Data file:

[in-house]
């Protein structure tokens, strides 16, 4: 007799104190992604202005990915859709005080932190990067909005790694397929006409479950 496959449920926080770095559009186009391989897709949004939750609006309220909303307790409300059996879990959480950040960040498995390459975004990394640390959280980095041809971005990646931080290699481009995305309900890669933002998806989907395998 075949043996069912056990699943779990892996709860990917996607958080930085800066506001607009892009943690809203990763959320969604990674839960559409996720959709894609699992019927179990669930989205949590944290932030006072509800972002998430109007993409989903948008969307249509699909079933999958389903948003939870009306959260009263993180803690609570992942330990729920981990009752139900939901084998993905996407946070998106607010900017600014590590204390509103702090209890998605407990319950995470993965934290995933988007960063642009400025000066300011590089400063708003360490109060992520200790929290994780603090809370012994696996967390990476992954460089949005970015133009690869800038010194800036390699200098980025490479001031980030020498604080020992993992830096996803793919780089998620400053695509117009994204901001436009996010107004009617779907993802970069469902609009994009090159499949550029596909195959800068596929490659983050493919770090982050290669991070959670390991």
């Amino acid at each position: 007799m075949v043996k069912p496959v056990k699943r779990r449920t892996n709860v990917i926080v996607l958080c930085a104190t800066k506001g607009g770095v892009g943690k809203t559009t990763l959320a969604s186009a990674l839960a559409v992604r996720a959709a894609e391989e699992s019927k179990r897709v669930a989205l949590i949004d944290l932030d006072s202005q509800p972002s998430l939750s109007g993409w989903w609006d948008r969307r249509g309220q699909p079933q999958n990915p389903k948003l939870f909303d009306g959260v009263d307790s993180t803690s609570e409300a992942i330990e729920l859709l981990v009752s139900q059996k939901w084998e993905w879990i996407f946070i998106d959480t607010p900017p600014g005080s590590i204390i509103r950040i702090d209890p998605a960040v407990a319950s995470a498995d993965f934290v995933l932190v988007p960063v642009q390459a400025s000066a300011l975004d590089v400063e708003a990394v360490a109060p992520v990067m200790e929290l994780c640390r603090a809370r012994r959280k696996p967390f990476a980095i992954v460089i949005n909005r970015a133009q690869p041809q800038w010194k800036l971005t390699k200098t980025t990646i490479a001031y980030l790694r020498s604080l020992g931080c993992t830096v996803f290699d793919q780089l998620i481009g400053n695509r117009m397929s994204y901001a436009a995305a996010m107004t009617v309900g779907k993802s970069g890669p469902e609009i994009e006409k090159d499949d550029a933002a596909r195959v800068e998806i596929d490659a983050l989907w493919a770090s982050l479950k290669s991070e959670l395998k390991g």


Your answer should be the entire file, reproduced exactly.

[in-house]
């Protein structure tokens, strides 16, 4: 007799104190992604202005990915859709005080932190990067909005790694397929006409479950 496959449920926080770095559009186009391989897709949004939750609006309220909303307790409300059996879990959480950040960040498995390459975004990394640390959280980095041809971005990646931080290699481009995305309900890669933002998806989907395998 075949043996069912056990699943779990892996709860990917996607958080930085800066506001607009892009943690809203990763959320969604990674839960559409996720959709894609699992019927179990669930989205949590944290932030006072509800972002998430109007993409989903948008969307249509699909079933999958389903948003939870009306959260009263993180803690609570992942330990729920981990009752139900939901084998993905996407946070998106607010900017600014590590204390509103702090209890998605407990319950995470993965934290995933988007960063642009400025000066300011590089400063708003360490109060992520200790929290994780603090809370012994696996967390990476992954460089949005970015133009690869800038010194800036390699200098980025490479001031980030020498604080020992993992830096996803793919780089998620400053695509117009994204901001436009996010107004009617779907993802970069469902609009994009090159499949550029596909195959800068596929490659983050493919770090982050290669991070959670390991």
């Amino acid at each position: 007799m075949v043996k069912p496959v056990k699943r779990r449920t892996n709860v990917i926080v996607l958080c930085a104190t800066k506001g607009g770095v892009g943690k809203t559009t990763l959320a969604s186009a990674l839960a559409v992604r996720a959709a894609e391989e699992s019927k179990r897709v669930a989205l949590i949004d944290l932030d006072s202005q509800p972002s998430l939750s109007g993409w989903w609006d948008r969307r249509g309220q699909p079933q999958n990915p389903k948003l939870f909303d009306g959260v009263d307790s993180t803690s609570e409300a992942i330990e729920l859709l981990v009752s139900q059996k939901w084998e993905w879990i996407f946070i998106d959480t607010p900017p600014g005080s590590i204390i509103r950040i702090d209890p998605a960040v407990a319950s995470a498995d993965f934290v995933l932190v988007p960063v642009q390459a400025s000066a300011l975004d590089v400063e708003a990394v360490a109060p992520v990067m200790e929290l994780c640390r603090a809370r012994r959280k696996p967390f990476a980095i992954v460089i949005n909005r970015a133009q690869p041809q800038w010194k800036l971005t390699k200098t980025t990646i490479a001031y980030l790694r020498s604080l020992g931080c993992t830096v996803f290699d793919q780089l998620i481009g400053n695509r117009m397929s994204y901001a436009a995305a996010m107004t009617v309900g779907k993802s970069g890669p469902e609009i994009e006409k090159d499949d550029a933002a596909r195959v800068e998806i596929d490659a983050l989907w493919a770090s982050l479950k290669s991070e959670l395998k390991g």